He looked dirty and unkept. The customer turned back and entered the barber shop again and he said to the barber:

“You know what? Barbers do not exist.”

“How can you say that?” asked the surprised barber. “I am here, and I am a barber. And I just worked on you!”

“No!” the customer exclaimed. “Barbers don’t exist because if they did, there would be no people with dirty long hair and untrimmed beards, like that man outside.”

“Ah, but barbers DO exist! That’s what happens when people do not come to me.”

“Exactly!” affirmed the customer. “That’s the point! God, too, DOES exist! That’s what happens when people do not go to Him and don’t look to Him for help.

That’s why there’s so much pain and suffering in the world.”

Now, I don’t want to tar everyone with the same brush, but this is just silly. It’s the kind of argument that you would fool a 5 year old with. Normally, I would just ignore it, but it hits a bit of a nerve for me. The first part is the problem of evil, inelegantly expressed.

The problem of evil has interested me for about 20 years now. In fact, it has interested me since before I even knew what it was called. The typical formulation is how can an all knowing, all powerful and all good god allow evil to exist in the world (or more harshly, how could evil exist without having been created by god)? The fact that there is evil is proof that either god does not exist or that he is not all knowing, all powerful and all good – which essentially amounts to non-existence. There are several standard answers to the problem of evil, none of which are particularly convincing.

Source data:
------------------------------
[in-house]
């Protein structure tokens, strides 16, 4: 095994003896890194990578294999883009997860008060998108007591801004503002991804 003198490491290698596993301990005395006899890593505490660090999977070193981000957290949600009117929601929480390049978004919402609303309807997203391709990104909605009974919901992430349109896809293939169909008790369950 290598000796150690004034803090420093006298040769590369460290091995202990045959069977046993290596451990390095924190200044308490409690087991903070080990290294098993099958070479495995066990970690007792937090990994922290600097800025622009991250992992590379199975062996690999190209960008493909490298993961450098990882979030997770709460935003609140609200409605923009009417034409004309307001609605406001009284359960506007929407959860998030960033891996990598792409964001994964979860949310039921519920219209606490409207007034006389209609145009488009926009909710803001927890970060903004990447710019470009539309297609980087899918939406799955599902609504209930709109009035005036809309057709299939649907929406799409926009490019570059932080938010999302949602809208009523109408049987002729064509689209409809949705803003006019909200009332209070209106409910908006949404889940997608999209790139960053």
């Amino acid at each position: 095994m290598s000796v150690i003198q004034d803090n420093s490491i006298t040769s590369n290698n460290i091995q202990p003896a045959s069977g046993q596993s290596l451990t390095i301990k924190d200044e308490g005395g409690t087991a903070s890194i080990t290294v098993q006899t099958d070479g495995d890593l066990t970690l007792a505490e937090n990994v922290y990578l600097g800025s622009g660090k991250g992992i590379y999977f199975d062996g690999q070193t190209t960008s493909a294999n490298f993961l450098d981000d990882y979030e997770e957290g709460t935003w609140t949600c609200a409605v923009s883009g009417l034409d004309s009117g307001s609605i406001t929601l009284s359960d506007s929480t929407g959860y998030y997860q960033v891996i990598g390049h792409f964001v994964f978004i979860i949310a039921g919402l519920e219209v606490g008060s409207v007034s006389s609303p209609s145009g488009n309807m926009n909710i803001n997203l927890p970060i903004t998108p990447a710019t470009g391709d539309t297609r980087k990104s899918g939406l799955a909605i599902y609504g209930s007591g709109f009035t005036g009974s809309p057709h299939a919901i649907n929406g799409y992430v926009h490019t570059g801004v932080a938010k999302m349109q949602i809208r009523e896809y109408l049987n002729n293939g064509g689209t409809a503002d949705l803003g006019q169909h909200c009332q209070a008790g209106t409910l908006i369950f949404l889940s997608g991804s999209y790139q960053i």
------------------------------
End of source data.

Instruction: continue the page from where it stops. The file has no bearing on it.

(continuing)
One answer is to suggest that the evil we perceive is not really evil at all, but is in fact a good that we can not perceive. This strikes me as a giant cop-out. It asks us to deny the evidence of our own minds as to the evil of some acts. Moreover, a plain reading of the Book of Job suggests that god did allow the devil to torment Job as a test. Job’s family and children were killed for no other reason than to see if Job would be true to god. That sounds more like some sort of bad, co-dependent relationship than a good deed in disguise.

The second answer is to suggest that a world without evil is impossible, even for an omnipotent god. This is also a cop-out in that it sets limits on the power of a being defined by his omnipotence.